The actual LiDAR survey of Leon County was conducted from Feb. 5 to March 2, 2018, using a Leica ALS80 sensor (see specifics in Table 2). The mission covered 875-5000’ x 5000’ Florida Division of Emergency Management tiles (778.75 square miles) and the county buffer. Data were calibrated and rectified to the North American Datum of 1983 with the 2011 adjustment [NAD83(2011)], and the North American Vertical Datum of 1988 (NAVD88). Ellipsoid heights were converted to orthometric heights using GEOID12B. Horizontal and Vertical units were US survey foot.

Item Parameter
System Leica ALS80 HP SN8137 & SN8235
Altitude (Above Ground Level; meters) 3829
Approx. Flight Speed (knots) 155
Scanner Pulse Rate (kHz) 480.0
Scan Frequency (Hz) 61.6
Pulse Duration of the Scanner (nanoseconds) 0.003
Pulse Width of the Scanner (meters) 0.3
Swath Width (meters) 517.48

Details of the Leon County LiDAR Acquisition.

This project was specified to meet a horizontal accuracy of 1m (3.28 feet) or less at the 95 percent confidence level. Using NSSDA methodology (endorsed by the ASPRS Positional Accuracy Standards for Digital Geospatial Data (2014)), horizontal accuracy at the 95 percent confidence level (called ACCURACYr) is computed by the formula RMSEr * 1.7308 or RMSExy * 2.448. The Horizontal Accuracy results achieved for the project are given in Table 3. In all cases, the achieved results exceeded the specifications, by more than two-fold and almost three-fold in some cases.

Points Tested RMSex RMSex RMSex Accuracyx
Horizontal Accuracy Specification 1.34' 1.34' 1.9' 3.28'
40 Achieved 0.5 0.44 0.67 1.15

Tested Horizontal Accuracy at the 95% Confidence Level.


LiDAR Positional Accuracy Results

Dewberry quantitatively tested the dataset by testing the vertical accuracy of the LiDAR. The vertical accuracy is tested by comparing the discreet measurement of the survey checkpoints to that of the interpolated value within the three closest LiDAR points that constitute the vertices of a three-dimensional triangular face of a Triangular Irregular Network (TIN) of points. Therefore, the end result is that only a small sample of the LiDAR data is actually tested. However, there is an increased level of confidence with LiDAR data due to the relative accuracy. 

Relative accuracy is based on how well one LiDAR point “fits” in comparison to the next contiguous LiDAR measurement and is verified as part of the initial processing. Dewberry found that (1) the relative accuracy of the dataset was within specifications for QL0 LiDAR (3cm), and (2) the dataset passed vertical accuracy requirements at the location of survey checkpoints. Dewberry concluded that the vertical accuracy results can be applied to the whole dataset with high confidence due to the passing relative accuracy.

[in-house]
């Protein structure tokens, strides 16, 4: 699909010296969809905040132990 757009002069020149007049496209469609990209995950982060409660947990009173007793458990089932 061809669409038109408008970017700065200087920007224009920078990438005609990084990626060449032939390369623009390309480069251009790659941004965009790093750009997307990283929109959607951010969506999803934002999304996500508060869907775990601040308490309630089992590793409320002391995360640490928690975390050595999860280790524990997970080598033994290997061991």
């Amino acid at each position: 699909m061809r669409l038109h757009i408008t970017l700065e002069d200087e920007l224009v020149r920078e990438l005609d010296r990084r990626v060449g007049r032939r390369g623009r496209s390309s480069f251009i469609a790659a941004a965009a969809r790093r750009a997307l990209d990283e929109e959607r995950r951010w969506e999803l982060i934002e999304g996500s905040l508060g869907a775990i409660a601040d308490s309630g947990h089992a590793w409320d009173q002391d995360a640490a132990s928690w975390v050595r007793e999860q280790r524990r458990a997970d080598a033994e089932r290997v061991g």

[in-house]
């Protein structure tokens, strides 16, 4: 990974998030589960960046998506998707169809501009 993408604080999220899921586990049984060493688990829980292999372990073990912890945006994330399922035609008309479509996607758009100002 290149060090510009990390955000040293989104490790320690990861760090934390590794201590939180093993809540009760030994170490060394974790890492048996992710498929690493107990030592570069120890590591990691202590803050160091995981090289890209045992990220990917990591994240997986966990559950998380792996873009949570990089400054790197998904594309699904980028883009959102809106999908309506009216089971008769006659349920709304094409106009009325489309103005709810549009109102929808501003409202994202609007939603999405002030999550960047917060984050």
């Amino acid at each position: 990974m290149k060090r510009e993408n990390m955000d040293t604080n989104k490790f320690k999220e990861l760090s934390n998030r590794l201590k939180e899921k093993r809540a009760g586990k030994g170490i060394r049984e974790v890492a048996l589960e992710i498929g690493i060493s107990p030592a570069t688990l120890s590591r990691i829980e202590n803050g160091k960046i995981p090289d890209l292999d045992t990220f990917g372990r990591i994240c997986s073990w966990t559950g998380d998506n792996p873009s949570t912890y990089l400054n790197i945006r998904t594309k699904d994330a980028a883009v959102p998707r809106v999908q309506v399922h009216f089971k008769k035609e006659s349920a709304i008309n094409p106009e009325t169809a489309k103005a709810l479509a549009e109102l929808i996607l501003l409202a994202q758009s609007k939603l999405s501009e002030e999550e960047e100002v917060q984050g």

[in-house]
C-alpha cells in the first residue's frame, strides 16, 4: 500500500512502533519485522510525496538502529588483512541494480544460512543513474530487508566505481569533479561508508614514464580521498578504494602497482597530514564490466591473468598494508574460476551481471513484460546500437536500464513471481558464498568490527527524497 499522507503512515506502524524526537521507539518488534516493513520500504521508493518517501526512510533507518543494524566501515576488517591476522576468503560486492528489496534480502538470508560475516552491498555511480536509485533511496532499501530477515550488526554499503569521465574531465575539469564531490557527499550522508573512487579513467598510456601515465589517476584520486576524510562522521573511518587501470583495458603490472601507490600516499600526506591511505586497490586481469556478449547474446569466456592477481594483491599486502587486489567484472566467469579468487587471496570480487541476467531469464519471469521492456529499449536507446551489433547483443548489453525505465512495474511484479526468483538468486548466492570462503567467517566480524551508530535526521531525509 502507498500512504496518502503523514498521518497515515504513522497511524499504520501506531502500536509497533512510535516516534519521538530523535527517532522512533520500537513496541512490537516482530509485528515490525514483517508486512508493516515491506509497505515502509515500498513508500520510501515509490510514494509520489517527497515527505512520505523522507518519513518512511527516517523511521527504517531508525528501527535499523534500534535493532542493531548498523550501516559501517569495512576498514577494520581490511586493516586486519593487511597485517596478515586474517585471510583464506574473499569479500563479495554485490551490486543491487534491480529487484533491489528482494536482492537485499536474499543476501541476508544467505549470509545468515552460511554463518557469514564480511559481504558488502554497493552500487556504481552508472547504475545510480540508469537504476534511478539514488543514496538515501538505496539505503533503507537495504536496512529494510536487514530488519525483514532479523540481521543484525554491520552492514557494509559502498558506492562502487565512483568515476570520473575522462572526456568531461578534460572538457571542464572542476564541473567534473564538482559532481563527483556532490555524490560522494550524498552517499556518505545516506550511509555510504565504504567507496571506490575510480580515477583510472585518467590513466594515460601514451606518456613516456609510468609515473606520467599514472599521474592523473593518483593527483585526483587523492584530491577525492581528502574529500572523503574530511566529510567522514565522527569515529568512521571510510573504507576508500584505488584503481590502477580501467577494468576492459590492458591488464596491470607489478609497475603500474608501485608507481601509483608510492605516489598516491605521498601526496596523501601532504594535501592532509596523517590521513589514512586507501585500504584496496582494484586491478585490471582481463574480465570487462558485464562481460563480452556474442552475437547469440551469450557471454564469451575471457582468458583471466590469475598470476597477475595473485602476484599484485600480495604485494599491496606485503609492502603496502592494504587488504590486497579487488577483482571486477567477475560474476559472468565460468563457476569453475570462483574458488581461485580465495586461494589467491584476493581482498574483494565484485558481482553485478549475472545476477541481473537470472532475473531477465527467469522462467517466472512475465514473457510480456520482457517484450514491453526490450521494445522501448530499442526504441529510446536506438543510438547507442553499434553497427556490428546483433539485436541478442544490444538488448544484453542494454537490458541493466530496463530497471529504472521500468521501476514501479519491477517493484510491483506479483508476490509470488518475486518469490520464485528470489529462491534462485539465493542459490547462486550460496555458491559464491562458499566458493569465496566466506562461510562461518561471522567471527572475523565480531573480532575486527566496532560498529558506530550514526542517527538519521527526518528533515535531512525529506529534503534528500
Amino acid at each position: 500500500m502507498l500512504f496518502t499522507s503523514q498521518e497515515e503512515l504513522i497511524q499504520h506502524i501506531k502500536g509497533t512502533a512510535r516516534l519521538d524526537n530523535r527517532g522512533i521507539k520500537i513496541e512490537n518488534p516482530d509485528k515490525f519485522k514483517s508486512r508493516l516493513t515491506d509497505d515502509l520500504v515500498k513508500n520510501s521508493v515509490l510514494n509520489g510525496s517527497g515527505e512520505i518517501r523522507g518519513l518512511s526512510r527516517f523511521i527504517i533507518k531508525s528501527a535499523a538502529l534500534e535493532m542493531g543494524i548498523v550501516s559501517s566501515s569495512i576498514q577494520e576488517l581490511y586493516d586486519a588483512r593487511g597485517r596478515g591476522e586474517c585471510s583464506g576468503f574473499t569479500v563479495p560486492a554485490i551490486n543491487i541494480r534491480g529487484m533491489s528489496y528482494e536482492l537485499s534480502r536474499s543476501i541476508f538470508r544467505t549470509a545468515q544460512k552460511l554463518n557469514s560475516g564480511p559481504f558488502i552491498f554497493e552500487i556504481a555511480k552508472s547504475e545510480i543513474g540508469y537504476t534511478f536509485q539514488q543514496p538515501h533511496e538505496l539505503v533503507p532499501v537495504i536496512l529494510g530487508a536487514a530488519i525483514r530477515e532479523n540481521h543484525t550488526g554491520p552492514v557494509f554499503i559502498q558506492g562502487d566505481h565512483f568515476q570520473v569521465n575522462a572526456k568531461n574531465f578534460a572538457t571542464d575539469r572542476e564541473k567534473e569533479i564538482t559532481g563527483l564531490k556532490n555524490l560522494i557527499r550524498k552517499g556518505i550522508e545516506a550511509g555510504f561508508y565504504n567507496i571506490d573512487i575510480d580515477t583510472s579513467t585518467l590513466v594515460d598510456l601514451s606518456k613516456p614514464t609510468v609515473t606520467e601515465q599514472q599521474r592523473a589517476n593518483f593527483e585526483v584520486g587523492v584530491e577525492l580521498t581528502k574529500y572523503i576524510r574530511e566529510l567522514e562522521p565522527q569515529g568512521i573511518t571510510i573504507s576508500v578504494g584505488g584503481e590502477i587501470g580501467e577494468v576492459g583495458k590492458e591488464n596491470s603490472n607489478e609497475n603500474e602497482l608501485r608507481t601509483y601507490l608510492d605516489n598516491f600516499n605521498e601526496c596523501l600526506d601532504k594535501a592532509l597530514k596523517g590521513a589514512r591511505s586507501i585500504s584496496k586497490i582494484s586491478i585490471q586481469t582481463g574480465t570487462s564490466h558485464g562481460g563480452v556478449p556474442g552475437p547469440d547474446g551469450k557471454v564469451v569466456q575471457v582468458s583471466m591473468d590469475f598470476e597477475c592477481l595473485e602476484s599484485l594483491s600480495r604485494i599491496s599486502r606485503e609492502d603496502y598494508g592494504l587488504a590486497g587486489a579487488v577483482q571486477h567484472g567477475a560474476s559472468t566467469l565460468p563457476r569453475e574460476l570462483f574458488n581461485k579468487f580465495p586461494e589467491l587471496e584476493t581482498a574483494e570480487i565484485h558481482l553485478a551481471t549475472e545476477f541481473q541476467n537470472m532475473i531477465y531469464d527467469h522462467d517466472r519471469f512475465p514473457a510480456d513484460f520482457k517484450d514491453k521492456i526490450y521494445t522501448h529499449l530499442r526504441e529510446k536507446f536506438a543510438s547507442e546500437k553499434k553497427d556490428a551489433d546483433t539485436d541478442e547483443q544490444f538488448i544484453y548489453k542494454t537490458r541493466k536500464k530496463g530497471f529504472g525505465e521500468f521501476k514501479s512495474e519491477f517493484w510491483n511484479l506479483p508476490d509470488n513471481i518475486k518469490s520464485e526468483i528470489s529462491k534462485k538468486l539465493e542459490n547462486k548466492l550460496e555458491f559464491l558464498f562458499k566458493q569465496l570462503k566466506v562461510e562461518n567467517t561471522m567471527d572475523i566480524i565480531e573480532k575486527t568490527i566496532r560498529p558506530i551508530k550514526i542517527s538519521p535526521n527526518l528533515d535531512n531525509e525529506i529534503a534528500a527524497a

For this project, Dewberry used GeoCue-LP360 software to test the swath LiDAR vertical accuracy, Terrascan software to test the classified LiDAR vertical accuracy and Esri ArcMap to test the DEM vertical accuracy. Three different software programs were used to validate the vertical accuracy providing additional confidence in the relative accuracy of the LiDAR data.

For the vertical accuracy assessment, one hundred-ninety (190) checkpoints were surveyed for the project and are located within bare earth/open terrain, grass/weeds/crops, and forested/fully grown land cover categories. Checkpoints (CPs) were evenly distributed throughout the project area so as to cover as many flight lines as possible using the “dispersed method” of placement (see Figure 2).

Vertical accuracies achieved illustrate the magnitude of the differences between the QA/QC checkpoints and LiDAR data. This shows that the majority of LiDAR elevations were within +/- 0.2 ft (6.1 cm) of the checkpoint elevations, but there were some outliers where LiDAR and checkpoint elevations differed by up to +0.41 ft (12.5 cm).

The Figure 4 illustrates a histogram of the associated elevation discrepancies between the QA/QC checkpoints and elevations interpolated from the LiDAR triangulated irregular network (TIN). The frequency shows the number of discrepancies within each band of elevation differences.

Histogram of Vertical Discrepancies
Histogram of Vertical Discrepancies (errors in feet)

Based on the vertical accuracy testing conducted by Dewberry, the LiDAR dataset for the Tallahassee-Leon County GIS Landbase Update Project satisfies the project’s pre-defined vertical accuracy criteria. To achieve the high levels of accuracy required for this project, Ground Control and Ground Check Point surveys were carefully designed, additional redundancy and QC was built into the procedures, and conducted with high levels of precision to ensure the accuracy of the final LiDAR products.

Partnering with a firm such as Dewberry, that had the professional skills and the dedication to seeing the project through all the challenges, was the final necessity. Dewberry’s team pulled this off splendidly. The NVA tested to 4 cm RMSEz, exceeding the QL0 base specification of 5 cm by 20 percent. The resulting data completely wowed project stakeholders in terms of fine surface details visible in the DEM and high vertical accuracy, making the Tallahassee-Leon County GIS Landbase Update Project a success for Leon County and the state’s entire aerial mapping community.